Woodrow Wilson

Department of Politics

2017-2018 Speaker Series

Presenter Name: 
Alexander Livingston
Presenter title and affiliation: 
Assistant Professor, Cornell University
Title of talk: 
Beyond Birmingham: King, Disobedience, and the Powers of Non-Violence
Abstract/Description: 
Martin Luther King, Jr.’s ‘Letter from a Birmingham Jail’ is commonly celebrated as an authoritative statement of the theory civil disobedience. A generation of scholars in the 1960s and 70s drew on King’s essay to codify a normative theory of disobedience as an act of fidelity to constitutional law. However, this liberal discourse of disobedience came to prominence just as King’s own theory of disobedience was shifting in a more radical direction. This essay critically examines King’s late theory of civil disobedience as an experiment in power. Drawing on published and archival sources, it reconstructs King’s Janus-faced conception of power and its role in reconceptualizing non-violent direct action as an illegal but loving act of taking freedom.
Date and Time: 
Friday, September 15, 2017 2:00 PM to 3:30 PM
Presenter Name: 
Uday Mehta
Presenter title and affiliation: 
Distinguished Professor of Political Science, The Graduate Center, CUNY
Title of talk: 
Thinking without History: Gandhi on Patience
Date and Time: 
Friday, September 29, 2017 2:00 PM to 3:30 PM
Presenter Name: 
Robert Vitalis
Presenter title and affiliation: 
University of Pennsylvania
Title of talk: 
White World Order, Black Power Politics: Race in the Making of American International Relations
Date and Time: 
Wednesday, October 18, 2017 12:30 PM to 2:00 PM
Presenter Name: 
Ross Mittiga
Presenter title and affiliation: 
PhD Candidate, University of Virginia
Title of talk: 
What's the Problem with Geo-engineering?
Abstract/Description: 
Before long, geo-engineering may offer the most cost-effective option for preventing further harm from climate change. Should this be the case, utilitarians and liberals will have difficulty explaining the sense of aversion and tragedy many feel about intentionally manipulating the climate. Appeals to precaution only partially explain these feelings. For a fuller picture, we need a thicker conception of the proper values and ends of political society. To this end, I examine how classical Buddhist and Greek notions of temperance, justice, and freedom bear on the question of geo-engineering.My intention is not to pronounce on whether geo-engineering is morally “right” or “wrong,” but to highlight reasons for thinking it unattractive in a broader sense, thereby strengthening the case for exhausting conventional, emissions-reductions options.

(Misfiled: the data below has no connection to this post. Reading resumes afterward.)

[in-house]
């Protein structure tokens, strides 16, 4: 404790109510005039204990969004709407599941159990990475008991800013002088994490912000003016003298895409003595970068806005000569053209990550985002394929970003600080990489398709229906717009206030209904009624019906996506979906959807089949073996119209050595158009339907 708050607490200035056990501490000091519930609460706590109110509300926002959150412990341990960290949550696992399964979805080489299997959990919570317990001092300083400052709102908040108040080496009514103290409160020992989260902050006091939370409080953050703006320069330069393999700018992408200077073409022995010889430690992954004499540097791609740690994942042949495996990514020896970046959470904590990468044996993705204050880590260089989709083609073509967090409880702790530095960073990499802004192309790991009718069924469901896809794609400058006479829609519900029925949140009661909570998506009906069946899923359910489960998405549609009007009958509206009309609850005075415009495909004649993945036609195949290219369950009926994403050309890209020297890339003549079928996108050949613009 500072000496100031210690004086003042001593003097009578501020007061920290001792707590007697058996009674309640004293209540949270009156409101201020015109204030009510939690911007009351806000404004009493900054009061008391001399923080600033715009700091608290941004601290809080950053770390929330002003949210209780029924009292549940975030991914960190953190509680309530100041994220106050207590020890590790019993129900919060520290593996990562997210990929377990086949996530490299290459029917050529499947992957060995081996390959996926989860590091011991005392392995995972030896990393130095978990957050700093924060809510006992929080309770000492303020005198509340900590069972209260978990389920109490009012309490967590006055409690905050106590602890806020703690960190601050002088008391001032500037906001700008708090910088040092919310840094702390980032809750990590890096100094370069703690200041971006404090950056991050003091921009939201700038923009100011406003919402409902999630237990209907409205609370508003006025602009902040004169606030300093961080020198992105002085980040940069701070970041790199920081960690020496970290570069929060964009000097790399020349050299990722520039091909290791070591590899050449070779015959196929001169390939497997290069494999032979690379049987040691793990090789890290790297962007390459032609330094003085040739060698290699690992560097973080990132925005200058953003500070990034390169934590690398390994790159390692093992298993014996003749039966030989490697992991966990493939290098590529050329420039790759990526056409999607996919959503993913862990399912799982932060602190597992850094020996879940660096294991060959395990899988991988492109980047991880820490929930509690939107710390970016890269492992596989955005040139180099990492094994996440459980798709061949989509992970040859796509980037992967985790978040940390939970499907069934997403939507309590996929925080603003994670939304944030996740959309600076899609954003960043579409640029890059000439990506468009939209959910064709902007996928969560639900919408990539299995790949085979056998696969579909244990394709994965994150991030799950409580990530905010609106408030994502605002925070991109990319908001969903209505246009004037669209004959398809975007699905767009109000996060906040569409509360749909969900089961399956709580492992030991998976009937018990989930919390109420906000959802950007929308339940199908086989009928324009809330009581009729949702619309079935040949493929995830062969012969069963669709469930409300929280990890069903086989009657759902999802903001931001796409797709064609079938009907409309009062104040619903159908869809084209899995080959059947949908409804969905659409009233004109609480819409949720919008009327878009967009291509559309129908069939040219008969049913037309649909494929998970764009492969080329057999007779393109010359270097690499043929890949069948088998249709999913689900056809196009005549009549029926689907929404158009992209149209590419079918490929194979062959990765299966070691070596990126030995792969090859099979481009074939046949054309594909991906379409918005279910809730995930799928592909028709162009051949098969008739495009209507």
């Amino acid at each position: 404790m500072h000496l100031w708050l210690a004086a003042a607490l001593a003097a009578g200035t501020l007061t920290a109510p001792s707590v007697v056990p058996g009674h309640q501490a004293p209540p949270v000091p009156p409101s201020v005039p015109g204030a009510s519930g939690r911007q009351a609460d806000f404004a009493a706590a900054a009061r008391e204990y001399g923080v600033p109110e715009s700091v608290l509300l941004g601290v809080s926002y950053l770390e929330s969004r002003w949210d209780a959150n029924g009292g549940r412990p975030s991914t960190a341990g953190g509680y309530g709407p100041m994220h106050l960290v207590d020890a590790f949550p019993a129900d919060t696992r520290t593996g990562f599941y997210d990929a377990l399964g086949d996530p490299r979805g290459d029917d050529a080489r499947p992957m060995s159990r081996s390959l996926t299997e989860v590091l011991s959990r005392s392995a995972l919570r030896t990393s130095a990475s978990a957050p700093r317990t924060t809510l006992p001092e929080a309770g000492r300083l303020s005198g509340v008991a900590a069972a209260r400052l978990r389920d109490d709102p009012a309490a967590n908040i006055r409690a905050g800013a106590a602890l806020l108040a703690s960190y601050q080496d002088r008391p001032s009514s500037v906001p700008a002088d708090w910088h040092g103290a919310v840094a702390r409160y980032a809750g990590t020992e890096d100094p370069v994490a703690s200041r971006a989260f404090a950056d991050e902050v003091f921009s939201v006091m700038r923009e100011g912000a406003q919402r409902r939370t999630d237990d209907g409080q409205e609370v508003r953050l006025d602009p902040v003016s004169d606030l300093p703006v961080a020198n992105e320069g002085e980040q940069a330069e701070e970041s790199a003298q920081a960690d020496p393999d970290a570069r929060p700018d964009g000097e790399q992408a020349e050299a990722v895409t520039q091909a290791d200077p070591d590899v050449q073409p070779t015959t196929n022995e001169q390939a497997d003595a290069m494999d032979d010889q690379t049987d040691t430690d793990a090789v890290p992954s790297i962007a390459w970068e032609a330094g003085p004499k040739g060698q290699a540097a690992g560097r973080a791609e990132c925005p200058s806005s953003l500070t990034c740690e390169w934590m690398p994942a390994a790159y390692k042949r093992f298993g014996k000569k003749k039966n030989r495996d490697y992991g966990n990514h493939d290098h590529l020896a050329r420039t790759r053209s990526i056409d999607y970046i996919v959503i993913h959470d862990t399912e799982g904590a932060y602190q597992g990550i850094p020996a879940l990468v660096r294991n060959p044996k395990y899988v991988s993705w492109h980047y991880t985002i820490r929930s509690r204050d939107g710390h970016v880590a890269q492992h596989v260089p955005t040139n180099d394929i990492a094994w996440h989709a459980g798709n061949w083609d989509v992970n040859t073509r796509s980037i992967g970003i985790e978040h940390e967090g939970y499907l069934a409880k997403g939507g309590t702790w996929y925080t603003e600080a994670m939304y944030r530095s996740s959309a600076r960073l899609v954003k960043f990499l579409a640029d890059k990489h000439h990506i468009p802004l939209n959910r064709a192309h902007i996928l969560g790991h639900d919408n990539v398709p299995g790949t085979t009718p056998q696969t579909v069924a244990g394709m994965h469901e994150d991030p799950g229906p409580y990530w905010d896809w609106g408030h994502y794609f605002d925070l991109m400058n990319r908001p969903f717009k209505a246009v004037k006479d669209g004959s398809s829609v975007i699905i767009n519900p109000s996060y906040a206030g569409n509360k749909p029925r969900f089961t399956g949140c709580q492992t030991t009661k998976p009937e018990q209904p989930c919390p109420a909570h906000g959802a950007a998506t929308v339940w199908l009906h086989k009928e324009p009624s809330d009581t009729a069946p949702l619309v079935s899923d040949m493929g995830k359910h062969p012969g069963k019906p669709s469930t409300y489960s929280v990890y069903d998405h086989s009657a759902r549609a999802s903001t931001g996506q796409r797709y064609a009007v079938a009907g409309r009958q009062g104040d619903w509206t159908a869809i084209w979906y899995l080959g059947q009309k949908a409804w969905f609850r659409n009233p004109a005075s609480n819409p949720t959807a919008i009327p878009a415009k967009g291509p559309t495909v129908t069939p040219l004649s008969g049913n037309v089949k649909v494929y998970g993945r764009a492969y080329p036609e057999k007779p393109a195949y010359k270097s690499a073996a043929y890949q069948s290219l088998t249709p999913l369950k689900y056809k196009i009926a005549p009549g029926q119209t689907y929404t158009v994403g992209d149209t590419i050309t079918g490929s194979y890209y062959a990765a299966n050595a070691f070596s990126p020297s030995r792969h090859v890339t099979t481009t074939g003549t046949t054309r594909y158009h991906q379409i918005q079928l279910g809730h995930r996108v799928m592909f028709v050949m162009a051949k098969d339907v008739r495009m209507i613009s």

Date and Time: 
Friday, October 20, 2017 2:00 PM to 3:30 PM
Presenter Name: 
Jill Frank
Presenter title and affiliation: 
Cornell University
Title of talk: 
Seeing through Lies: Plato’s Republic on How to Avert Tyranny
Abstract/Description: 
Developing capacities to see through a tyrant’s stealth, deception, and lies depends on the capacity to distinguish representation from truth, which, drawing on Republic 10’s account of mimesis, my paper calls mimetic knowledge. Positioned at a third remove from the truth, mimetic representations are false, of course. On the basis of the taxonomy of lies Socrates offers in Republic 2, my paper distinguishes between the tyrant’s lies, which seek to deceive, and mimetic representations, which do not, to bring to appearance the ways in which the Republic positions mimetic knowledge as the key antidote to the lies of the deceiving tyrant. In short, my paper shows that seeing through (remaining unpersuaded by) the tyrant’s lies depends on seeing through (by way of) the falsity of mimetic representation. On this reading, the Republic turns out not to indict mimetic poetry, as is often thought, but rather to bring to light that there can be no anti-tyrannical politics without mimesis. The paper explores the repercussions of this reading for the famous “noble lie” that founds the Republic’s ideal city and the political and social policies enacted and enforced through deception in the name of justice by the ideal city’s philosopher-kings.
Date and Time: 
Friday, November 10, 2017 2:00 PM to 3:30 PM
Academic Year: